Adriatic drilling: CASA replies to oil agency boss Barbara Doric

Total Croatia News

With the threat to Croatian tourism posed by proposed oil and gas drilling in the Adriatic gathering international interest, Il was contacted by environmental group CASA (Clean Adriatic Sea Alliance) about the possibility of responding to comments made in a recent interview I did on Digital Journal with Barbara Doric, President of the management board of the Croatian Hydrocarbon Agency. The interview sparked plenty of online discussion in Croatia, and CASA’s response below is presented in full:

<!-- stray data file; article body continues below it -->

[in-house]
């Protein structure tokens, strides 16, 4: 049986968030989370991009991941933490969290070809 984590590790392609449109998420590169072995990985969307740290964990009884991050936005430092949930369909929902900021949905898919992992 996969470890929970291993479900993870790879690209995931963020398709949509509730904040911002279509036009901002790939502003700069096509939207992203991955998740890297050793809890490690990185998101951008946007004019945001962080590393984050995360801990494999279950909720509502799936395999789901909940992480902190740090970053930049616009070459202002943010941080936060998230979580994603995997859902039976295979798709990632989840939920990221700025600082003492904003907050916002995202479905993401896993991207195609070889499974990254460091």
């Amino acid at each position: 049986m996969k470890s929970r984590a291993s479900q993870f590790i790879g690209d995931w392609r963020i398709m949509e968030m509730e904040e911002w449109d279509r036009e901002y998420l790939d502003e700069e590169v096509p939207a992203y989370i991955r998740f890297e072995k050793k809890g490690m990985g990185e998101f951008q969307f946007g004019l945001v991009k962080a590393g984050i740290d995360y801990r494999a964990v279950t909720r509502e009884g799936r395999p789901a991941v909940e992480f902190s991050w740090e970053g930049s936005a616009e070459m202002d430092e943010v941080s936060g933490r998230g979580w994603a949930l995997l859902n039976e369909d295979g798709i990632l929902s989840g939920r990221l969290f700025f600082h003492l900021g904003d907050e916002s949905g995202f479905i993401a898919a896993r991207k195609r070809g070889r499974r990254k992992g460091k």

The real problem with exploration and exploitation drilling in the Adriatic isn’t that the disruption of the seabed will forever alter the Adriatic’s ubiquitous translucency offered in shades of turquoise, azure, cobalt and emerald to an impenetrable miasma. Nor is it, as horrible as the very real damage caused from the drilling muds laced with toxic chemicals and heavy metals mixing with the shallowness of the Adriatic with its often turbulent character – those 210 kph Bura winds last week being evidence – and how such poisons would easily mix into the fragile marine ecosystems and the food chain, it’s not that either. It also not ‘just’ the potential of an epic Deepwater Horizon (Gulf of Mexico) oil spill, though 250 litres from the recent oil spill in New Zealand realised a drift of more than 10km and the Croatian Hydrocarbon Agency has limited drilling platforms to 6 km from any Dalmatian island. It isn’t that with climate change predictions sea levels will rise some 65 metres (btw, the average overall height of a Dalmatian Island is 300 metres above sea level, with most of the populations of the 60 inhabited islands actually being ‘at’ sea level). No, the real problem is that the petrochemical industry in enticing members of Croatia’s government with untold riches that will solve all of Croatia’s economic problems has created the largest falsehood of this century for Croatia. Doric (#7) “If an accident happens in a neighboring country our part of the Adriatic will suffer as well. Do we really want to share the risk with the rest of the countries on the Adriatic without gaining any benefits for us?”.